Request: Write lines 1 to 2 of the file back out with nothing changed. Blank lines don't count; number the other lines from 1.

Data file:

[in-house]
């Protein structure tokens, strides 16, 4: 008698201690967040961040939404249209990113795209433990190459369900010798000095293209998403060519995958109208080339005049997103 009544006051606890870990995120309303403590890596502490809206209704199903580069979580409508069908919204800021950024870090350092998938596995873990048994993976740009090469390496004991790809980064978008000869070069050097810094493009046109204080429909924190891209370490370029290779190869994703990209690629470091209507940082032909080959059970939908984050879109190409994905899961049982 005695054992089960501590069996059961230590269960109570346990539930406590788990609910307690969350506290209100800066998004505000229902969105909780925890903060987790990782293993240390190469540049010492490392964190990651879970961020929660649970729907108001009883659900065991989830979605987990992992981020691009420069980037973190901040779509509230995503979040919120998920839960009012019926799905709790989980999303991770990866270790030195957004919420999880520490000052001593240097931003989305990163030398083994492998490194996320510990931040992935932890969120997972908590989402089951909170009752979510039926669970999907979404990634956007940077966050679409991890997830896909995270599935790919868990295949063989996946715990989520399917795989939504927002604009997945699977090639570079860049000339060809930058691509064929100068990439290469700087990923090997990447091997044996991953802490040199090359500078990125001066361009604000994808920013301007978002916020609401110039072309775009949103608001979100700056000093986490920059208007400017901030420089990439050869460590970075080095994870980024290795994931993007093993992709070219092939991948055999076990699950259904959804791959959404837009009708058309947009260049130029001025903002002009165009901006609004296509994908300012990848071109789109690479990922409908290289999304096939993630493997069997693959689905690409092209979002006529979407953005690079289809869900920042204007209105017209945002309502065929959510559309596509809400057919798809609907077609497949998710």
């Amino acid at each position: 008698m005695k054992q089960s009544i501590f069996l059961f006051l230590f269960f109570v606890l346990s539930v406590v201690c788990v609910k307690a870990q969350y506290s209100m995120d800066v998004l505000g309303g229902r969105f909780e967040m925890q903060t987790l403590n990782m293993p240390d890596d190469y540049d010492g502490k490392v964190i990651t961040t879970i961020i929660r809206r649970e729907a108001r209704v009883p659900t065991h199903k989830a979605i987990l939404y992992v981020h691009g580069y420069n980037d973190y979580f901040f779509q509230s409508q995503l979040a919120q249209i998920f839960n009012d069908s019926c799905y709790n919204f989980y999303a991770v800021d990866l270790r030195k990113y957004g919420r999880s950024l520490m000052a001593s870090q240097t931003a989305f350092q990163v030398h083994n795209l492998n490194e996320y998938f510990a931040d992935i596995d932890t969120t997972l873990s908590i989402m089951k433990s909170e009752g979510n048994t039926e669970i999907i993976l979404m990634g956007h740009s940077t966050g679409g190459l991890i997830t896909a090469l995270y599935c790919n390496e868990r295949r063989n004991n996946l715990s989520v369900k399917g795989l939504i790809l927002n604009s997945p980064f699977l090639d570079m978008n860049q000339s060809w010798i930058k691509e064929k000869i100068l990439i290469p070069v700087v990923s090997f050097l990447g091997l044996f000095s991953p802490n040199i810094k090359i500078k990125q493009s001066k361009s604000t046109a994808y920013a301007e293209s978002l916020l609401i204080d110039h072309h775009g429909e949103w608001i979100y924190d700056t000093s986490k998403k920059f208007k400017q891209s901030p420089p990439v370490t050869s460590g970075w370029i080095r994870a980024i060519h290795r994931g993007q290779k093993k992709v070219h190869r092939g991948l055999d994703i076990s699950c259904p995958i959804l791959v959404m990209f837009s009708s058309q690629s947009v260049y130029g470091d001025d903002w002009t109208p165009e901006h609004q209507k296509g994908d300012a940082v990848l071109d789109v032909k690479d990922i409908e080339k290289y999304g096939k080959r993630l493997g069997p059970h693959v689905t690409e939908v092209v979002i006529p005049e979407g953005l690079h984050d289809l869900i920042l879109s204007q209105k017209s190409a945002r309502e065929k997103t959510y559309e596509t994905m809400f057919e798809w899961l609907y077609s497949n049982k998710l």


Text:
[in-house]
């Protein structure tokens, strides 16, 4: 008698201690967040961040939404249209990113795209433990190459369900010798000095293209998403060519995958109208080339005049997103 009544006051606890870990995120309303403590890596502490809206209704199903580069979580409508069908919204800021950024870090350092998938596995873990048994993976740009090469390496004991790809980064978008000869070069050097810094493009046109204080429909924190891209370490370029290779190869994703990209690629470091209507940082032909080959059970939908984050879109190409994905899961049982 005695054992089960501590069996059961230590269960109570346990539930406590788990609910307690969350506290209100800066998004505000229902969105909780925890903060987790990782293993240390190469540049010492490392964190990651879970961020929660649970729907108001009883659900065991989830979605987990992992981020691009420069980037973190901040779509509230995503979040919120998920839960009012019926799905709790989980999303991770990866270790030195957004919420999880520490000052001593240097931003989305990163030398083994492998490194996320510990931040992935932890969120997972908590989402089951909170009752979510039926669970999907979404990634956007940077966050679409991890997830896909995270599935790919868990295949063989996946715990989520399917795989939504927002604009997945699977090639570079860049000339060809930058691509064929100068990439290469700087990923090997990447091997044996991953802490040199090359500078990125001066361009604000994808920013301007978002916020609401110039072309775009949103608001979100700056000093986490920059208007400017901030420089990439050869460590970075080095994870980024290795994931993007093993992709070219092939991948055999076990699950259904959804791959959404837009009708058309947009260049130029001025903002002009165009901006609004296509994908300012990848071109789109690479990922409908290289999304096939993630493997069997693959689905690409092209979002006529979407953005690079289809869900920042204007209105017209945002309502065929959510559309596509809400057919798809609907077609497949998710």